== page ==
And what about other organizational matters? How do you deal with rehearsal sessions and gigs?

Matías, Miguel, and Daniel rehearse whenever they can — they don’t live that close to each other either. Most of the time they record their rehearsals and send them to me, so I can rehearse on my own with the same feeling as they had during their rehearsal. When we change the arrangement of songs during the writing process, I try to record some vocals for feedback. I used to sing a lot in my car, since I’m in some traffic jams every day, in the morning and evening, so I’d better use those moments to practice my vocals. We did two rehearsals with all four and one small gig for friends before we started with the South American Horror Tour. We did some rehearsals in between gigs as well, and in less than a half a year we will do it all again, it works out fine if you ask me.



The song “Horror Absoluto” tells the story of Hiroshima and Nagasaki, and that shows a new approach for doom lyrics; I wonder if someone sang about it before… Silent Stream of Godless Elegy maybe. What drove you to turn to this theme now?

I have a special relationship with atomic bombings. It’s not that I’m completely obsessed by it, but I have written more songs about the topic before, referring to possible future events. This time I used these two true historical events as a starting point of the song. Some fantasy might have slipped in, but hey I don’t pretend to have the truth for sale. Besides all the tests people did with all nuclear bombs, to actually use them as weapons in warfare may be the biggest doom ever brought upon ourselves by mankind. It must have been a real horror for the people who lived in these cities, most unaware of what was coming down on them, not to speak of how it ruined the lives of the survivors during generations to come. I can imagine it was a big weight on the shoulders of the bombers themselves as well. Perfect scenery for a doom song.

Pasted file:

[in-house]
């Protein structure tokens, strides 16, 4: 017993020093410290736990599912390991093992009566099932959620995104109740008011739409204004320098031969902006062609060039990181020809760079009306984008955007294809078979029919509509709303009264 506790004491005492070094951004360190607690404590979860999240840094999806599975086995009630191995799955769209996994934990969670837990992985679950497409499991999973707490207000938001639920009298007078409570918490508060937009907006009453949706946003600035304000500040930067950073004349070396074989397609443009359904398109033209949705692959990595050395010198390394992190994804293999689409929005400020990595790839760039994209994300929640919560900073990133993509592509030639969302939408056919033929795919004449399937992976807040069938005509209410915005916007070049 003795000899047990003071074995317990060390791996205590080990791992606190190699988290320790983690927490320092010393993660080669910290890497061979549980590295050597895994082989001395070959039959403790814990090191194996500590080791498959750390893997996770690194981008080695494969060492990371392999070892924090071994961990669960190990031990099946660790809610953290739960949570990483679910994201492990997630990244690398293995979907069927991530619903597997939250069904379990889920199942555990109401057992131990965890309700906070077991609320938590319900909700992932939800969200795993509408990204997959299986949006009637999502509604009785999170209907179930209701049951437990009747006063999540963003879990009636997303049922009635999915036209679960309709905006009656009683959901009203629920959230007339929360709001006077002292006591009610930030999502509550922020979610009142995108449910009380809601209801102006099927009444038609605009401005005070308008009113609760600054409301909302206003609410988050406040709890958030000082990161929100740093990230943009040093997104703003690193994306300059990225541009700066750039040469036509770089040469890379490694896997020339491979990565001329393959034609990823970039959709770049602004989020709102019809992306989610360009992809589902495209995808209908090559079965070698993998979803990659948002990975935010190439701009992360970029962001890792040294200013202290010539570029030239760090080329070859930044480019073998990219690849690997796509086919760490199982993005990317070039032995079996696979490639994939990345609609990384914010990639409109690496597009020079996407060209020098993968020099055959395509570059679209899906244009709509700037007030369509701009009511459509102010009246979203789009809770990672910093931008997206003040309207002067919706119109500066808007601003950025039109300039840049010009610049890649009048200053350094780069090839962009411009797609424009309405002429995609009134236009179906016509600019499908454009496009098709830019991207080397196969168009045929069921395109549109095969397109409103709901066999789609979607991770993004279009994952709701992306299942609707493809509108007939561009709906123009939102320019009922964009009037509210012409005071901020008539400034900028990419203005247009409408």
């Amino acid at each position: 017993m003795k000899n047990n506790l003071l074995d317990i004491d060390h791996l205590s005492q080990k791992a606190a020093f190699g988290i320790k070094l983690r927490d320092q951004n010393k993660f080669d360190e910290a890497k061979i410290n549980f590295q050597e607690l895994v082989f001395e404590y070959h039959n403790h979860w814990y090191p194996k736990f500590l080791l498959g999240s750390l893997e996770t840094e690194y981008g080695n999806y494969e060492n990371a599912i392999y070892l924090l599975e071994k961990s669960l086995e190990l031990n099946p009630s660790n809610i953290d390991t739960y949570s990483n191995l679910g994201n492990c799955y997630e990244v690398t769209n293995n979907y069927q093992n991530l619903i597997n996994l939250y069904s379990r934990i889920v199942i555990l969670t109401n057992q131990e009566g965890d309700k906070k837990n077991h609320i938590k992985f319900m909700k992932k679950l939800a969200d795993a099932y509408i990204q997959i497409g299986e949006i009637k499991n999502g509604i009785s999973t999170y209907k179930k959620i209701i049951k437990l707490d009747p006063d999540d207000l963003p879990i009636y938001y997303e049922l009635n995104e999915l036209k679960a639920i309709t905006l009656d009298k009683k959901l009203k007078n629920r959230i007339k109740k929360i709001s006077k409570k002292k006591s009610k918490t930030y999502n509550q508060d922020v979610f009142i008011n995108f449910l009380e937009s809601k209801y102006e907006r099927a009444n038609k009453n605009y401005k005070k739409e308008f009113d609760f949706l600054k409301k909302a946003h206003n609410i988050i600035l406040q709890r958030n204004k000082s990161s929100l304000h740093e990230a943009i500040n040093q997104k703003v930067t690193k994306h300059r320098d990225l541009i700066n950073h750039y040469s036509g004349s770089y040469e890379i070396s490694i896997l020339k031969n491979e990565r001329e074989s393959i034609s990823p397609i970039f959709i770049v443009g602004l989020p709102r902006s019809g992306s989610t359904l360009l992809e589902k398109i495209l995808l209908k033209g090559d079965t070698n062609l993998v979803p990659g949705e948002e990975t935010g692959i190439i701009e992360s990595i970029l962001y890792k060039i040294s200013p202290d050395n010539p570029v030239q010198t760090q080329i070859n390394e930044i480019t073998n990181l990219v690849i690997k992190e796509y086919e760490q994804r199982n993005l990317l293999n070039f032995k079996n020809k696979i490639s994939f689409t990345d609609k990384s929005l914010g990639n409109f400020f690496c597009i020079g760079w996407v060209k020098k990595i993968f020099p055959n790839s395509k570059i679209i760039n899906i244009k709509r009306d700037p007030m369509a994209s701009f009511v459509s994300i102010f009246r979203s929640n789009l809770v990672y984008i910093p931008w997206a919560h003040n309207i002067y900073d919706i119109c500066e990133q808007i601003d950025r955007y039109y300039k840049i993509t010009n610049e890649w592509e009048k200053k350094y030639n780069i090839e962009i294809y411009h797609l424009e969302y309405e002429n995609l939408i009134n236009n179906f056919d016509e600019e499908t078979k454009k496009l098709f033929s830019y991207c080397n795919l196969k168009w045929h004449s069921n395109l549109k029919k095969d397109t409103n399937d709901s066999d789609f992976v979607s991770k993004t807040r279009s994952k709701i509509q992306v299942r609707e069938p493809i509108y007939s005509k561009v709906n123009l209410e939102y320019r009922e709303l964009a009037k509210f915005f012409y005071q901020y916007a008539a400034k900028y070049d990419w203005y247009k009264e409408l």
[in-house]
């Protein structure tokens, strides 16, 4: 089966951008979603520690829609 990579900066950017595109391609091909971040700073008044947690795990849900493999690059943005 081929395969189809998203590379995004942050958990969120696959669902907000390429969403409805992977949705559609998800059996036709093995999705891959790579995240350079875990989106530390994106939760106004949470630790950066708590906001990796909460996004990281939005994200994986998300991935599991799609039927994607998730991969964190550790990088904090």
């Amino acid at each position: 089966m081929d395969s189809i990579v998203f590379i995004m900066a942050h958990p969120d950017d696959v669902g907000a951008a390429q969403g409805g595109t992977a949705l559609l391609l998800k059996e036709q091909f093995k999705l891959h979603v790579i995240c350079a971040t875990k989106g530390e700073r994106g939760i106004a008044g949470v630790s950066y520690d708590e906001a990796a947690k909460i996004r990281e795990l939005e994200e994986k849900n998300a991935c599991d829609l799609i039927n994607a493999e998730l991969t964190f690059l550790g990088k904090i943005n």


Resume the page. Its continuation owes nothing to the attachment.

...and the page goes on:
What meaning did you put into the song “Creation Must Be the Devil”?

I got the idea when I read about a bar in a strict Christian city in the States. The owner ran into a lot of problems with the authorities and society in general, while no real harm was meant by his bar. In the end he put on a big neon advertisement about Satan on his roof, just like all those different Churches in America with strange references to Jesus… It surely was a trigger for my fantasy. Even though a metal bar might appear a bit blasphemous to some people it’s actually the church’s men who will stand first in line when Satan comes to town you know, the majority of men can be so blindfolded. So the song’s main theme is ignorance and censorship in the first place, and in between the lines about the brotherhood of metalheads on the other hand. No one will ever get us down!


Luce, I remember how you told that your little sons would sing along to Darkthrone while you were driving in your car. Do you allow them to listen songs about the Devil, and how do they like King Heavy and Hooded Priest?

Yes, it was my youngest son W who sang along in perfect sync with Darkthrone, but he is into all kinds of music. My oldest son V is also becoming an active music lover, but no metal at all. I don’t force any of my music (neither the ones that I create nor the ones I like to listen to) onto my children by purpose. It just happens that I put on music in my car or at home (the latter rather seldom). In fact a lot of people think and ask me if my kids are metalheads, a bit a strange question if you ask me.  Did I turn into the same music lovers as my parents? Not at all. It wouldn’t hurt of course if my kids would become metalheads. It would surely be a pleasure to hear them playing my fave stuff, but it’s not obligatory at all.

My oldest son is almost 11 years old, about the age when I began to listen to some heavier music with more intense lyrics, among other more mainstream or ‘regular’ music… I didn’t want to have my parents interfering with my musical taste and the lyrical content of it back then. I think my sons don’t like me to censor their music choice either. I do keep an eye (and an ear) on how they are spending their free time as an interested parent. In my childhood and early teens music was lyrically more extreme than television or movies (or you had to find underground movie stuff). I guess that nowadays the lyrics of the bands I listened to in my teens could almost be called pussy compared to the mainstream television programs for early teens or even kids, not to talk about some computer games that recently invaded our home…